“We both believe that kids deserve better,” he adds. “My opponent is more aligned with the current direction of public schools. California needs a real turnaround.”
Tuck has attracted big money for this positioning. Committees supporting his campaign have spent more than $32 million, more than twice what groups endorsing Thurmond have hauled in. And if you consider just direct campaign contributions, Tuck’s campaign has brought in $5 million, while Thurmond’s campaign has received just over $3 million from such donations.
More than $21 million in outside spending to groups supporting Tuck came from EdVoice for the Kids PAC, according to Rob Pyers, research director at California Target Book. State campaign finance records show the committee has received $5.2 million from high-profile, pro-charter billionaires like Eli Broad, the Walton family, and Netflix CEO Reed Hastings since January. (Both Broad and the Waltons have long been involved in charters: Broad’s foundation backed a $490 million plan to put half of Los Angeles students in charter schools by 2023, while members of the Walton family have given millions of dollars to support charter growth throughout the country, including investments in the California Charter Schools Association.)
Meanwhile, a committee supporting Thurmond has raised over $12 million, more than $8 million of which is from the California Teachers Association.
All that money has inevitably led to an increasingly contentious campaign, with mudslinging on the airwaves from both sides in recent weeks. The education news site EdSource reported that committees supporting Tuck have spent $8.1 million toward TV ads, nearly twice the $4.4 million spent by a committee supporting Thurmond, as of September 22. Both candidates disputed to Mother Jones the claims their opponent is making in their ads.
In the ads, Tuck is framed as a Wall Street banker supported by charter-backed billionaires and allies of President Donald Trump and Education Secretary Betsy DeVos. Tuck calls the ad “unfortunate,” and states he has a “long track record about being against this administration from before day one” and has not been endorsed by DeVos, as the ad implies. (That said, members of the Walton family have given to PACs supporting Tuck, as well as one once led by DeVos.)
“My opponent is telling lies he knows [are] false and then running for the position of superintendent, which is supposed to be a role model for kids,” Tuck says. “That’s a problem.”
Thurmond, on the other side, is criticized as a politician who had a problematic tenure while on the West Contra Costa Unified School District board, of which he was a member from 2008 to 2012. An ad from his opponent’s supporters states the district was “sued for leaving at-risk students in rotting trailers with mushrooms growing in the floors” and “reprimanded by the Obama administration for failing to address widespread sexual harassment and assault in district schools.” In reality, Thurmond was not directly reprimanded by the Obama White House, though he was named in a lawsuit against the district, as was the rest of the board.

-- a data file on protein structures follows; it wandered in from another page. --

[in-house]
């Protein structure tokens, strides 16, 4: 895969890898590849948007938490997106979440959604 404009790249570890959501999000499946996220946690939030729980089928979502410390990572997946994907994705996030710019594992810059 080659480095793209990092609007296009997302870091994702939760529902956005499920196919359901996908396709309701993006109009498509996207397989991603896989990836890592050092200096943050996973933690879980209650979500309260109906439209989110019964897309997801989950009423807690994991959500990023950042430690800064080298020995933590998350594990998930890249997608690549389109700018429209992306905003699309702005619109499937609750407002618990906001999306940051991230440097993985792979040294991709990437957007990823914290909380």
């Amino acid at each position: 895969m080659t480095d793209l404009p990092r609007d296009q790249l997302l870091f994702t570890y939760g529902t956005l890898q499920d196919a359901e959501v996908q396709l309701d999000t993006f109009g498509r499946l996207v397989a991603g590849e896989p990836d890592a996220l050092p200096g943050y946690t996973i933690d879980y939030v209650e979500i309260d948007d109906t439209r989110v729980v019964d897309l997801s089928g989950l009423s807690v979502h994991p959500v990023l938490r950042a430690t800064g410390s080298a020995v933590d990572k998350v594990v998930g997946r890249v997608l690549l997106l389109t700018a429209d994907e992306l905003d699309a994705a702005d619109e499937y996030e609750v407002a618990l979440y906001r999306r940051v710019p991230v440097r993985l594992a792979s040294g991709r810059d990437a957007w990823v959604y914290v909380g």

“These campaign ads are all about mischaracterization for a political purpose. They are spreading lies,” Thurmond says. “This job is about helping kids. I don’t think it’s appropriate for a candidate. In their attempts to denigrate me, they are denigrating those kids who are at that district that is trying to get better. I’m proud of going to a district that was in trouble.”
Still, in the face of all this money, the question remains of just what the superintendent can actually do. The state superintendent’s limited power ultimately comes down to being an effective and visible messenger, who works with lawmakers and the governor to pursue policies they support. If the superintendent wants to propose legislation on, say, universal preschool, they are in the position to work with lawmakers to advance the legislation.
As Kevin Gordon, president of Capitol Advisors, a Sacramento-based education consulting firm that works with public school districts throughout California, puts it, neither side of the charter debate “wants a state superintendent that commands a bully pit for messaging that supports the other side.” It gives a “major megaphone” to the officeholder, according to former superintendent Jack O’Connell, who says he was able to use the position to “influence public opinion.”
“You don’t sign bills into law. You don’t vote on legislation. You have to be judicious in injecting your influence,” O’Connell says. “You set the tone for education. You establish and set the culture of high expectations for all of our kids.”
Delaine Eastin, who served as California’s superintendent for eight years before O’Connell, echoed her successor, arguing that the superintendent can pressure the state Legislature to invest more in schools and “make recommendations to the state board that more charters can be granted if the districts and counties turn them down.”
“The hope is that if Tony Thurmond gets in, there would be more requirements that charters are playing by the rules,” Eastin says. “The hope on the other side is if Marshall Tuck gets elected, his supporters want a lot more charter schools and want to break what they see as the power of the unions, especially the California Teachers Association. The reality is that there’s no quick and dirty solution to improving schools. The real role of the next superintendent is to get more resources into the system or it’s going to be underinvested [in].”
Despite the heated debate over the particulars of charter growth, the candidates are in close agreement on the money issue. They both seem disheartened, and take pains to say they’d remain independent from their big donors. Tuck says he wishes the money was spread out across state races, but that the lack of debate over education as an issue in the governor’s race has opened the door for spending on this race. “Having a lot of money focused on communicating people’s positions on how to improve our public schools, I think that’s very important,” he says. “We have a crisis in our public schools.”
“I wish the money being spent in the race was going into our programs to help kids in the state. That’s where it would be best used,” Thurmond says. “I understand that these public employee groups feel like public education is under the attack. They feel like the mostly billionaire-backed kind of movement is blaming unions for the problems in our schools [and] wants to take away tenure and make it easier to fire teachers.”
He adds, “This whole fight misses the issue. I think we have to be putting more into our students. When we have these big fights and debates, our kids lose.”
Image credits: Andrew Blumenfeld/Wikimedia; LightSlash/Wikimedia; Getty